UFS ready for 2018

2018-01-24 06:02
Prof. Francis Petersen, vice-chancellor and rector of the University of the Free State. Photo: Dan Xangaza

Prof. Francis Petersen, vice-chancellor and rector of the University of the Free State. Photo: Dan Xangaza

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Prof. Francis Petersen, vice-chancellor and rector of the University of the Free State (UFS), is confident the registration of students will go ahead as planned.

He briefed the media on Friday (19/01) on the university’s readiness for the 2018 academic year, saying plans were afoot for the registration of students at the campus of the university in Bloemfontein, as well as in Qwaqwa in the Eastern Free State.

Petersen said this was in anticipation of a huge number of potential students wanting to further their studies following Pres. Jacob Zuma’s announcement that government would subsidise free higher education for poor and working-class students.

Zuma made the short notice in a statement on 16 December, defining poor and working-class students as “currently enrolled TVET Colleges or university students from South African households with a combined annual income of up to R350 000”.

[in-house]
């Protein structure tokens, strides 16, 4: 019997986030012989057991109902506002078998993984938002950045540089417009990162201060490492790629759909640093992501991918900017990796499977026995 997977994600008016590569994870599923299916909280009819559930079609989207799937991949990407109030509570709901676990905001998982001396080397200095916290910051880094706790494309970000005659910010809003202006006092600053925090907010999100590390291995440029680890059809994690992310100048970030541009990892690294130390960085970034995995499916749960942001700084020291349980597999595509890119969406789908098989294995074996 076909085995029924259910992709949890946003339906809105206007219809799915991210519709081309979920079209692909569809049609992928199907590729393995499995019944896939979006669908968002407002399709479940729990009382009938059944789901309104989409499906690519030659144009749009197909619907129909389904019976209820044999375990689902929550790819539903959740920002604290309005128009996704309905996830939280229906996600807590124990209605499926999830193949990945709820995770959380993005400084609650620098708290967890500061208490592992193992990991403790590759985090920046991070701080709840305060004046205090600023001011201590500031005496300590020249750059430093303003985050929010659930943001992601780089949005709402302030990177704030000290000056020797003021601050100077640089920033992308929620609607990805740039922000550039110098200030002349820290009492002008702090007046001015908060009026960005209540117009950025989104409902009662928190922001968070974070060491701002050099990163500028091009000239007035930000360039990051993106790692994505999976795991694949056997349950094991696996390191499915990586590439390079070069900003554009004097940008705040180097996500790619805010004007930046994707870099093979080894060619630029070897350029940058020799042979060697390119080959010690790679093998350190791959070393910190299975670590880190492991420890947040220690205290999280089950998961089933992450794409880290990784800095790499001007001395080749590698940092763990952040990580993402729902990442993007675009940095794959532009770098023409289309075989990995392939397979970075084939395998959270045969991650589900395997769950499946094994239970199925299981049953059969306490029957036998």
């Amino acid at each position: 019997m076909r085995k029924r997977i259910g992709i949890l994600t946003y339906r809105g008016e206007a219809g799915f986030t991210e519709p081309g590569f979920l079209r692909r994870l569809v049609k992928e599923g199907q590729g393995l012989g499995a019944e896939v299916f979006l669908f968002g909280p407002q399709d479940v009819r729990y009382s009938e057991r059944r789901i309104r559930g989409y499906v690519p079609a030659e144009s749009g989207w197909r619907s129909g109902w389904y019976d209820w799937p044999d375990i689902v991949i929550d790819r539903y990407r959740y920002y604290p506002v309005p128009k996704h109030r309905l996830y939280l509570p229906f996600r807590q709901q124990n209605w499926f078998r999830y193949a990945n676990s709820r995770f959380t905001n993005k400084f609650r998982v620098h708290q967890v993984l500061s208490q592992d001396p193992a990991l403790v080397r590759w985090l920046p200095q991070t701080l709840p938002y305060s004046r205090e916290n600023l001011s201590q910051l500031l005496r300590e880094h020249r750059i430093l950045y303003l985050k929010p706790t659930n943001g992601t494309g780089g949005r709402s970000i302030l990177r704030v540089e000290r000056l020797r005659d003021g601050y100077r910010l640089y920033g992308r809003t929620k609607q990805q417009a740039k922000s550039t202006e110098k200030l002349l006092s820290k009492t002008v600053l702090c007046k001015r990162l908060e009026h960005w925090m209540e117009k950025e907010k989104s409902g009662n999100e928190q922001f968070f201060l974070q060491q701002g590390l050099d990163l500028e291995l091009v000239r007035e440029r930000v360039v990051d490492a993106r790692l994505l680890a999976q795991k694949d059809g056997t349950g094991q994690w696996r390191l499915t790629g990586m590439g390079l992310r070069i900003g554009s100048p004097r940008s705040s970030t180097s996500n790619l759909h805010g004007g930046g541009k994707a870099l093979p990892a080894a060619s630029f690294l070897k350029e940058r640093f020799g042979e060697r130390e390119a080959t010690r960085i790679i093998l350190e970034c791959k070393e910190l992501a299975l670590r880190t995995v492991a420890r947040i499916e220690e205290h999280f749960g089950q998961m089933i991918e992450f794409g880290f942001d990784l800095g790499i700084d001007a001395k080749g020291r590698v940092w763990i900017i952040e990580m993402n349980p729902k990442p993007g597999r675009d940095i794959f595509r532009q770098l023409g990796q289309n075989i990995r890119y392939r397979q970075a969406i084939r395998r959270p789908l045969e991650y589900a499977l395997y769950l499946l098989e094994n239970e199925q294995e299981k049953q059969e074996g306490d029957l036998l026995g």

The announcement also came in the wake of the Fees Must Fall movement by students lamenting the high costs of studying at universities as hindering their ambition.

Petersen says the UFS is expected to take in about 8 000 first-year students for the 2018 academic year.

“On the back of the announcement there were a lot of students who came to the university when it opened. During our engagement with political role-players like the EFF, we did indicate our enrolment target is about 8 000 first-year students. We cannot exceed that target, because we won’t get subsidies. We will strengthen communication of that,” said Petersen.

The university’s registration opened on 8 January with online registration for all students, for both first-year and returning students.

Petersen said walk-in prospective first-year students who did not apply in 2017 to study at the UFS, but qualify for the university’s admission requirements, would be assisted to apply online on the Bloemfontein and Qwaqwa campuses for programmes for which there is space available.

He said he did not anticipate that walk-in registration would pose a threat.

“Walk-in registration has been part of history at universities and as such I do not anticipate any difficulty.

“We are handling aspects well so far.”


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